How does the HWP Proposal Fit with the WCO Process?
ECan is obliged to consider water consent applications as soon as it can. Although a WCO has been recommended it does not fully protect our interests (a dam on the South Branch will reduce the flow variability including low flows for beginners and high flows for experts that are so important in Maori Gully) and the draft WCO can be appealed. If not appealed then it has to be gazetted by the Minister for the Environment for it to become law. If appealed the WCO case has to be heard in the Environment Court and the arguments gone through again. During this time the draft decision by the Special Tribunal has no statutory weight and only a little relevance at best.
In the meantime the resource consent process for HWP goes through similar stages in a parallel process, albeit slightly behind the WCO process, including a likely public Hearing. The Hearing decision can be appealed and if so will go to the Environment Court. Thus it could take a couple of years for the process to play out. If a WCO was granted and gazetted in time then this would stop the HWP resource consent process in its current form.
What Threat Does the HWP Pose for Kayaking on the Hurunui?
At the time of writing it is not clear what precise impacts will arise from the proposed scheme. This is for a number of reasons. Firstly, the consents applied for the scheme are only of a general nature as many aspects of the scheme are not finalised. For example, the sites and operation of the intake and hydro power generation are not yet decided. Secondly, it is not clear how the scheme will operate and what residual flows will be left in the river. Flows have been modeled but not where we use the river, e.g, near Jollie Brook or Maori Gully.
Recreational consultants for HWP have suggested impacts on kayakers and fishermen will be minor but they provide no detailed evidence, such as flow data over a number of years, to support this. We are currently seeking more data from HWP to help clarify this situation. In our consultation in the past with the HWP we have been saying we want variable flows including low summer flows whereas the HWP proponents have always offered a more constant higher flow during summer months as well as insisting that this is what we want!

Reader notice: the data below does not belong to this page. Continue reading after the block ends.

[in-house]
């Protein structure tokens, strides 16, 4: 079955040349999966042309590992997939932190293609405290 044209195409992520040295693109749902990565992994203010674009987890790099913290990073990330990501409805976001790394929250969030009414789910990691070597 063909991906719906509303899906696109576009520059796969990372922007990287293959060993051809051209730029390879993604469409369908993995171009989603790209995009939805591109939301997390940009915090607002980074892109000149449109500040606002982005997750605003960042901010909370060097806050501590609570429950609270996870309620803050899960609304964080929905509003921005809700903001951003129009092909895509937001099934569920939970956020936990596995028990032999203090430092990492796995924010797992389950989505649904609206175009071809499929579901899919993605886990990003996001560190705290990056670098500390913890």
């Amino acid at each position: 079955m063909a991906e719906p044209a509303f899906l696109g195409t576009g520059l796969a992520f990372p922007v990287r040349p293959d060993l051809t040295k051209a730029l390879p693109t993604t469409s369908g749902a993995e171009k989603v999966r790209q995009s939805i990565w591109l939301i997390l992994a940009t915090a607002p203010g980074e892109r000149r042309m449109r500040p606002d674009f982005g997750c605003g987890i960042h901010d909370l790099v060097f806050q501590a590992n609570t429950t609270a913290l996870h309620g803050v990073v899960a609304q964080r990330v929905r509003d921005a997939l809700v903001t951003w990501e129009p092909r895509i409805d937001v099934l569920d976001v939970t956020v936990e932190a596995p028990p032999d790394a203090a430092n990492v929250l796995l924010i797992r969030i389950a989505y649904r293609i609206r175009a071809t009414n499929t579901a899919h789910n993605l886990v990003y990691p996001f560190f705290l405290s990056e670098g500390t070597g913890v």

We do have real concerns, however, that the flood peak clipping and virtually complete capture of flood flows from the South Branch and increased flows in the river over the summer period will reduce the accessibility of the river and especially Maori Gully to beginner/intermediate paddlers, and particularly change the river character, its utility and the ability of the river to undergo major changes as a result of floods.
We also have some overarching concerns that if the consents were granted as they stand then in the future flows in the river could be changed significantly from their natural pattern, eg, as those with the water consents chose to maximize benefits from access to river water for their use rather than for current river users. This might result in unexpected negative consequences for recreational river users. Until we know more about the final proposal it is hard to comment further.
What Do We Want You To Do?
We would like as many people as possible to fill out a submission opposing the current HWP proposal. Even though many if not all of you will have already presented a submission in support of the WCO we still need to put up as many submissions as possible to protect what we currently have and value. Without this we run the risk of losing what we already have.
Submissions are due at ECan on or before 5.00 pm Friday 11 September 2009.
Thank you for your help and support!
On behalf of Whitewater NZ (formerly the NZRCA)